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Literature / Starting Over

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"This is the story of how upon reaching my twentieth birthday, I was sent back to the age of ten, and lived to be twenty once more."

"Starting Over" is a short story by Sugaru Miaki, originally posted on 2channel in 2012. A man is sent back in time ten years to relive his life. But before long, things get problematic.

The story was novelized in 2013. Both versions have been translated into English by vgperson. The short story can be read here (or in the original Japanese here), and the novelization can be read here.


(Because the protagonist is unnamed, he will be referred to as "the MC" below.)

Starting Over provides examples of:

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  • Amnesiac Hero: Played with. The MC can remember his first life, but only in the abstract. For example, he can remember "The starry sky on the day we camped at the lake during the summer when I was twelve", but he can't picture any of it in his head, nor remember the name of the lake or the campsite. He can remember that his girlfriend "always had sleepy eyes, but it only looked that way because of her long eyelashes", but he can't picture her face or remember her name. It's like he has aphantasia and anomic aphasia, but only for his first life memories. This ends up being the linchpin of the plot. The greatest divergence between his first life and his second life occurs because he misidentifies his girlfriend.
    • Even aside from this, his memory is as imperfect as anyone else's, so his memories of his first life were never complete to begin with, and they continue to fade as the years go by. In the novelization, he mentions that if he isn't paying attention, he can even forget that this is his second time.
  • Bittersweet Ending:
    "I wonder why I felt so happy then all of a sudden? Our stand-ins would continue to take our spots, there was no making up all the classes I'd missed, my parents were going to get divorced any moment now, my sister was depressed, my best friend was going to kill himself, and right now I was about to freeze to death - but I was happy. Whatever happened from here on out, I felt like I could handle it."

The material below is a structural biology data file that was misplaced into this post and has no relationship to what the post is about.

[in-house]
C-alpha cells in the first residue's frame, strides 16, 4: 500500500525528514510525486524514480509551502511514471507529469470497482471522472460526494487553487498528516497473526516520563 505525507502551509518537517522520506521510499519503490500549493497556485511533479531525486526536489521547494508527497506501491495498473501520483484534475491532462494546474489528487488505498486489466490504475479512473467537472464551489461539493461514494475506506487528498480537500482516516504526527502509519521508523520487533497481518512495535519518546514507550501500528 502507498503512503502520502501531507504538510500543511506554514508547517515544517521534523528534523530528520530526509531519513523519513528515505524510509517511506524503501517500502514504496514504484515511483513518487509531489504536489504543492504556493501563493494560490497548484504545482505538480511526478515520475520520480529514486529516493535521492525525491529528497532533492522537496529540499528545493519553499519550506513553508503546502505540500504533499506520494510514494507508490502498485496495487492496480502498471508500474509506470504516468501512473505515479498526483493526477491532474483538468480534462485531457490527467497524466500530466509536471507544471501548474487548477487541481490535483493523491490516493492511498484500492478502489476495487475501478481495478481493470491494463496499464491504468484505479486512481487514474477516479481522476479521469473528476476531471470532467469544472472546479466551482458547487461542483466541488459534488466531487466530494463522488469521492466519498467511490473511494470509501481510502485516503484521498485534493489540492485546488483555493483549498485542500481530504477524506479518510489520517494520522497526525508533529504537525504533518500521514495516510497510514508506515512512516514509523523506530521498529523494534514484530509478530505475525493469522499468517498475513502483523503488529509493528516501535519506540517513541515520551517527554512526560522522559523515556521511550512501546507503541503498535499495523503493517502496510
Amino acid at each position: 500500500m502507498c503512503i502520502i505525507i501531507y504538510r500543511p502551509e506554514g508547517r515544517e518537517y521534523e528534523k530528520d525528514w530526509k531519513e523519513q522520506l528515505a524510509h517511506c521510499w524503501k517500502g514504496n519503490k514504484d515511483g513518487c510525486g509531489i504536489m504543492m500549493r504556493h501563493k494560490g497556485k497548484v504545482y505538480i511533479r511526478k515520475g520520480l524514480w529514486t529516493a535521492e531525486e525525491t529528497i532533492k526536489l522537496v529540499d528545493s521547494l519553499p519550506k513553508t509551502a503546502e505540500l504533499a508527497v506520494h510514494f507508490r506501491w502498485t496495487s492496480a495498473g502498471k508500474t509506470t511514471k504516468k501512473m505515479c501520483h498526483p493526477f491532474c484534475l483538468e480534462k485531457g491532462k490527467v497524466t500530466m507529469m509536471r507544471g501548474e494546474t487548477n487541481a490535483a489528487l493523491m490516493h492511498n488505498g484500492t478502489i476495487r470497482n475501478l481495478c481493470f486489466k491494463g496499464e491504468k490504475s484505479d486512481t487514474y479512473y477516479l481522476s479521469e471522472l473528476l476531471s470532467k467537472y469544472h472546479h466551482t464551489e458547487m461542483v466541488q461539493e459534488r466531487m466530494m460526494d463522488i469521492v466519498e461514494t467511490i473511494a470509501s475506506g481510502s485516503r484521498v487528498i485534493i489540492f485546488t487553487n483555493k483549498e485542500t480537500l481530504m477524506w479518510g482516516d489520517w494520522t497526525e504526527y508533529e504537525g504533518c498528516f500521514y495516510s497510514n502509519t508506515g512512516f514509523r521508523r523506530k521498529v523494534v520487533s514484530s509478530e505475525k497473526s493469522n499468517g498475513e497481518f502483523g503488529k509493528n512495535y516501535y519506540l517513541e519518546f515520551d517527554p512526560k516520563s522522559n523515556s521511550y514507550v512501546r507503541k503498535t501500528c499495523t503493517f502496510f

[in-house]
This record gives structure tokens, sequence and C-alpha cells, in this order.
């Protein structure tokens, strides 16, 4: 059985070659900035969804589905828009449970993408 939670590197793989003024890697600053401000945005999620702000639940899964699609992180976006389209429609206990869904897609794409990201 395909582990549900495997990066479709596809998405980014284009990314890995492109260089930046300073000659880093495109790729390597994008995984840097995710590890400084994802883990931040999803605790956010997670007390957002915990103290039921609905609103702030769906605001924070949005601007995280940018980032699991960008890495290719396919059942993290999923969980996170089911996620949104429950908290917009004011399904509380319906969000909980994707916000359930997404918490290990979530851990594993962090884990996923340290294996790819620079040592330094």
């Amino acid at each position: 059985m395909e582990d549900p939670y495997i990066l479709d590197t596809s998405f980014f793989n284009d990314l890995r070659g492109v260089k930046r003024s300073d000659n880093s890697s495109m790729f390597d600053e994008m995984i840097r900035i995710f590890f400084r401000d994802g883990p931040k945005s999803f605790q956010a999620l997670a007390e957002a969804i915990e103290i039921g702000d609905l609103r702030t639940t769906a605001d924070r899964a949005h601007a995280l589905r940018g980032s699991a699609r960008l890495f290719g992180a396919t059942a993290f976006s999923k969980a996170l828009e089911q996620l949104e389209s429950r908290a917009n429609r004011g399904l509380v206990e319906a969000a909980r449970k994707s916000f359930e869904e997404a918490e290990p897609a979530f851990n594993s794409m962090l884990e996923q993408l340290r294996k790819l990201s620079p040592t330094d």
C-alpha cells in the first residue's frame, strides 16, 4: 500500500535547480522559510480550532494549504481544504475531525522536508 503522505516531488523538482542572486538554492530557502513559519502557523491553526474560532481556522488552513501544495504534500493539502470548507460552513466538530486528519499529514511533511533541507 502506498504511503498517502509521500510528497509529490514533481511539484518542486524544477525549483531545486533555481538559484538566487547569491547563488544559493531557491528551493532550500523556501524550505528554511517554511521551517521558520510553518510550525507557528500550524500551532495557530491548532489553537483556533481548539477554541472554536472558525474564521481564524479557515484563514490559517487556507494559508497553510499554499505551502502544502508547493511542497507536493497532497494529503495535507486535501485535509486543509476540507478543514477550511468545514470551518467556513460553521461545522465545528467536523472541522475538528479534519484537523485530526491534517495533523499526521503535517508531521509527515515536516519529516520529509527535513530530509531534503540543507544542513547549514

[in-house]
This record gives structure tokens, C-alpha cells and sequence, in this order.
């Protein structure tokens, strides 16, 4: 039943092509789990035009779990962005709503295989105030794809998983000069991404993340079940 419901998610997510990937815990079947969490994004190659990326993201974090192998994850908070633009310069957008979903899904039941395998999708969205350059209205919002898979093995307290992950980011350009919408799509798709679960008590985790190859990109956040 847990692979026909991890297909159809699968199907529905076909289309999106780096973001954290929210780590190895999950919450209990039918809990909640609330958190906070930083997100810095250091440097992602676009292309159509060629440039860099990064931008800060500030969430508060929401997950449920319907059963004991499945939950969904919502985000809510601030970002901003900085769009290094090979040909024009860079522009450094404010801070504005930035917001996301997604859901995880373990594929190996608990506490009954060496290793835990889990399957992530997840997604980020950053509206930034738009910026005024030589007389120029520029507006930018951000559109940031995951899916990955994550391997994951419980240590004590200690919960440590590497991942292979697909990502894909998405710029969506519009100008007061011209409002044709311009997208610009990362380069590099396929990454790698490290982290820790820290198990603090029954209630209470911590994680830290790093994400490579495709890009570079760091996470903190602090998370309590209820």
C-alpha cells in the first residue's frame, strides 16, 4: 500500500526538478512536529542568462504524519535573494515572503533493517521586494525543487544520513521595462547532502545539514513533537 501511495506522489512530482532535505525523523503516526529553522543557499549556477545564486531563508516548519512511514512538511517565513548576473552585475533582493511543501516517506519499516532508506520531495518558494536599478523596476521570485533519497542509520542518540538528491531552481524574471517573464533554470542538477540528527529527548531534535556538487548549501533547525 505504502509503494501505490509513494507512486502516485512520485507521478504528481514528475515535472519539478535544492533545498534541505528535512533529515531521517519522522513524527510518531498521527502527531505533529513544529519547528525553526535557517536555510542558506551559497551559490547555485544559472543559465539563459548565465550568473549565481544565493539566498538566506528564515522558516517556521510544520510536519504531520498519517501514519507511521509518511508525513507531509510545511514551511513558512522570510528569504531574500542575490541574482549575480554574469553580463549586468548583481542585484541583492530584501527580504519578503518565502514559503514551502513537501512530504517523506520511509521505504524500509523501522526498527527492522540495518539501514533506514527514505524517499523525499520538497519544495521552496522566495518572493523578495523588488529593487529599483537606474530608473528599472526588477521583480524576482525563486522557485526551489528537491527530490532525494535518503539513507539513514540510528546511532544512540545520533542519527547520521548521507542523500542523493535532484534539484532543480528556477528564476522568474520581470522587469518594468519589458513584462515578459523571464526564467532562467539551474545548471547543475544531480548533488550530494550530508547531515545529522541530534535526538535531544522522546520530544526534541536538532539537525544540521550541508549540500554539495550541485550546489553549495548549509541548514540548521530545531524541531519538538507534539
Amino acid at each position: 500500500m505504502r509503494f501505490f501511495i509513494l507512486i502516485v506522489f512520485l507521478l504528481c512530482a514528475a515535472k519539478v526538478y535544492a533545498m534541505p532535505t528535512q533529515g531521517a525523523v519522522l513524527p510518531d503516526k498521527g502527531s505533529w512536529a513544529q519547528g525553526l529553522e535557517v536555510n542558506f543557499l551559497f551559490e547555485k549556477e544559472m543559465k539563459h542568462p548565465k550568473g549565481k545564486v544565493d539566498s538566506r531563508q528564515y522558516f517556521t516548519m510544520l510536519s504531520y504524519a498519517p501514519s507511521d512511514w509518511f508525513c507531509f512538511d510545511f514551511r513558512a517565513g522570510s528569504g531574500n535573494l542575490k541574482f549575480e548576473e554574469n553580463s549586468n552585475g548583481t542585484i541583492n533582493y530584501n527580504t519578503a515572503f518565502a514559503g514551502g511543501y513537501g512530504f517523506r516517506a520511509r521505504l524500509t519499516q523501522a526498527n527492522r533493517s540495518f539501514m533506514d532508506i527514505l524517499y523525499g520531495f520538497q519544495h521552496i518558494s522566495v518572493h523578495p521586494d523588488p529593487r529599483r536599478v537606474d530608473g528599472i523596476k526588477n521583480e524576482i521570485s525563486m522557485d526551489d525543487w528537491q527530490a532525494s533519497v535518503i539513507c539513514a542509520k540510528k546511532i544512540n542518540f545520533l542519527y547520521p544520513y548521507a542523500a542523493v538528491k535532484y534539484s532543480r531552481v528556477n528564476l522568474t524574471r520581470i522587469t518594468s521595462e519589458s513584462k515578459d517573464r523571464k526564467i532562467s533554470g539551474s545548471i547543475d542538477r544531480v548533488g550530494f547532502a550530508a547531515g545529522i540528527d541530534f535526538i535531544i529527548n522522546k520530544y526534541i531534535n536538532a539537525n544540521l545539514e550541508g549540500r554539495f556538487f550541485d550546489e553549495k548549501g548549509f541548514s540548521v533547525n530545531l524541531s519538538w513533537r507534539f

• Bookworm: The MC's sister — vital, athletic, and outdoorsy in his first life — is eventually a gloomy, reclusive bookworm in his second life.
  • The Bully: In both versions of the story, the MC is bullied by his best friend from his first life. In the novel, he mentions a school trip where he was bullied by other kids as well.
  • Butterfly of Doom: The MC has trouble pinpointing exactly where things went awry, but at some point his second life starts diverging, and the divergence only grows as time goes on. In the short story, he remarks that "The butterfly effect is to be feared."
  • Christmas Songs: The final stages of the story take place during the Christmas season, so the MC starts hearing them everywhere. Of course, they just depress him because he's so lonely and cynical.
    • Although the John Lennon song "Happy Christmas (War Is Over)" is never directly mentioned, the reference is implied when the story ends on Christmas day, with the song upcoming on the Lennon Legend album that the doubles are listening to (and which the story's title, "Starting Over", is derived from).